Somehow I did manage to sleep, albeit a minute at a time. Then I got up to use the bathroom and it all went wrong.
“We’re going to get ready to transfer for a c-section…”
A c-section. The worst case scenario. A baby in distress and a mama who didn’t even get a chance to deliver her.
The midwife helped me back to bed. She had been mostly hands off at that point, respecting my broken water bag and the risk of infection that came with it. But it didn’t matter now. The baby was coming out soon and she needed to know what was happening in my body.
“You’re fully dilated. Do you feel like pushing?”
“No, but I could.”
“Well, the baby is breech—“
My baby? The one who has been in perfect position since Week 28? Breech? How?
(Reader, this likely happened while her father and I were shaking my uterus in sheer desperation, but I like to think my clever little girl is already halfway potty trained as, moments before I got up to use the toilet, she turned her little butt to my cervix and promptly pooped my bed.)
“Can you give me a push?”
My husband and the midwife’s daughter were currently packing for the hospital trip and she wanted me to push? It seemed a little counterproductive, but I obliged. I pushed, and I pushed, and I pushed one more time…
And then I heard the most beautiful words I could imagine in that moment: “You’re moving this baby, so we can do this here, but we have to do it now.”
Wait, no c-section? No c-section!
Levi scrambled into bed behind me, supporting me as I pushed our daughter’s body into the world. But she was breech, and her head got lodged in the birth canal with no weight behind it to help guide it into the world.
My mother-in-law had told me that birth is hard on husbands because there is literally nothing they can do to help. “It’s all on you, Mama,” she said, as if that was the most exciting, empowering thing in the world.
And while (in hindsight) there is an overwhelming sense of empowerment in delivering a breech baby in ten minutes, in that moment of birth… in those two and a half minutes that stretch into an eternity while your baby’s head is stuck in your pelvis… when you push with everything within you and it is not enough…
I have never felt so powerless in my life. It was all on me, but it also wasn’t.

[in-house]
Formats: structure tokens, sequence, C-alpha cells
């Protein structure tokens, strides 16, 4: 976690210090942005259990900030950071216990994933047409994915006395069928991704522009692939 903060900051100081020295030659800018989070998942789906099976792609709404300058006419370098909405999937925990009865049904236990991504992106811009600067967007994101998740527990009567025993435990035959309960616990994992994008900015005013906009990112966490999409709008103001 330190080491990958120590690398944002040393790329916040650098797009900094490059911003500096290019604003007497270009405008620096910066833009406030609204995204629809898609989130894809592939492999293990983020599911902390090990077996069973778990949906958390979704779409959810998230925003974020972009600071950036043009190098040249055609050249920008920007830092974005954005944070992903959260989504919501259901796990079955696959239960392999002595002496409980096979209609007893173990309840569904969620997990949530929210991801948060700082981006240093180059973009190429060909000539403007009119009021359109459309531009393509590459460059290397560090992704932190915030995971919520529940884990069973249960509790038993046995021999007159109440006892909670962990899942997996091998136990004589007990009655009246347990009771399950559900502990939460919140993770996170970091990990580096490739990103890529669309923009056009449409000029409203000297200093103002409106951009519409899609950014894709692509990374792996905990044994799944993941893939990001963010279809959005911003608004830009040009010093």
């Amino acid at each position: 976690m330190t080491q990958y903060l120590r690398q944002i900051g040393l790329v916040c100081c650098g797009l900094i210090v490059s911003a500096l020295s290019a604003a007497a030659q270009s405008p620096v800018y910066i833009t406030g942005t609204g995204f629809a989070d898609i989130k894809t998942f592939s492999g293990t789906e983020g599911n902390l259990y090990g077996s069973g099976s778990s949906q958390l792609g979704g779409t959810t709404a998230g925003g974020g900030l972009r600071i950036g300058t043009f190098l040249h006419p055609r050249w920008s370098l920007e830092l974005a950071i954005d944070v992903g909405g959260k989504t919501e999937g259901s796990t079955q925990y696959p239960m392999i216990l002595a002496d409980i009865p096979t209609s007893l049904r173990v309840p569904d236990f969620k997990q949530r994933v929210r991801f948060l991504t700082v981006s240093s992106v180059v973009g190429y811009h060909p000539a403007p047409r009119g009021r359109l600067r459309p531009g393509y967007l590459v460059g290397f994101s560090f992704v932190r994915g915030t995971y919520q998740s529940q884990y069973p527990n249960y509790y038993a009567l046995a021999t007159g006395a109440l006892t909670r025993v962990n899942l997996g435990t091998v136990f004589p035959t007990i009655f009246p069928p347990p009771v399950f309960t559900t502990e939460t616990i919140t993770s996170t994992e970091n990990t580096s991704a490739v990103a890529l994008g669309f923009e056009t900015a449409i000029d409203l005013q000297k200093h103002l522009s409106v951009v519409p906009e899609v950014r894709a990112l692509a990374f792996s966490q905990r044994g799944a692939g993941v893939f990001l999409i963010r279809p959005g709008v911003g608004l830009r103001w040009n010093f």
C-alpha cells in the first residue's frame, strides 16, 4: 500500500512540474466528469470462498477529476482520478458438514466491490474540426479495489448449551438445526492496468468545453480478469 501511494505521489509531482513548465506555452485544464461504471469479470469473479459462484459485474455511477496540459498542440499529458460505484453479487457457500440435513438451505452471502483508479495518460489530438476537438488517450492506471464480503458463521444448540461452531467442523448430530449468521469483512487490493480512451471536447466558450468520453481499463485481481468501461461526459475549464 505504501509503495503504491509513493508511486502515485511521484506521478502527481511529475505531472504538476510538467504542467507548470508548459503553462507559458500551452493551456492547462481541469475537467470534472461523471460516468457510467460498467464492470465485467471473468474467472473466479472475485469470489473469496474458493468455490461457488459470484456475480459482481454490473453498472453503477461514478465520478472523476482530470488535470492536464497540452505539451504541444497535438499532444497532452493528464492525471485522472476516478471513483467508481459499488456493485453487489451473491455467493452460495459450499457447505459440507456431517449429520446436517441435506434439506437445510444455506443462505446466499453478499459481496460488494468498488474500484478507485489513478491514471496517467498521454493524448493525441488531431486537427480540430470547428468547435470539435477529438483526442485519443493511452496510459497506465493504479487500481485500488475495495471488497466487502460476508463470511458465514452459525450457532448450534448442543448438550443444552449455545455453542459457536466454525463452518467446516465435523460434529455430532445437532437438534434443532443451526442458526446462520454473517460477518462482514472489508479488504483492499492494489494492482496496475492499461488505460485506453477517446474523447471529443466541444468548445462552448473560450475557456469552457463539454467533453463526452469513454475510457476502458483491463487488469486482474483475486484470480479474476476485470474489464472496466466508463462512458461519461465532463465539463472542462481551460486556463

Because I could not will my child into the world the instant I needed her to be there. I could not help the fact that she was desperately in need of an intervention. I could not make her live by hope alone.
All I could do was push to no avail and worry that I had come this far only to lose her in the end. All I could do was strain and pray and tell God that I couldn’t do this again. I couldn’t lose another baby, especially like this.
Thank God for a midwife who knew to put her finger in my child’s mouth and guide her the rest of the way. For the breath she pumped into my daughter’s unresponsive lungs. For the eyes that fluttered open and the cry that came after four long minutes of desperate pleas to heaven.
Expectancy: The state of thinking or hoping that something, especially something pleasant, will happen or be the case.
The hope, but not the promise.
Thankfully, I got both this time and, like any mother who knows the sting of loss, I do not take it for granted.
We were on the fence about our girl name the entire pregnancy, debating between two and deciding that we would know which one she was when we saw her.
She made it easy for us. No child who put us through all of that uncertainty was befitting of a whimsical, fairy-like name.
No, this child was our Elise Abrielle.
“Consecrated to God.”
“Open, Secure, and Protected.”
Our daughter is alive and well…
And we are still Expectant of good things for her future.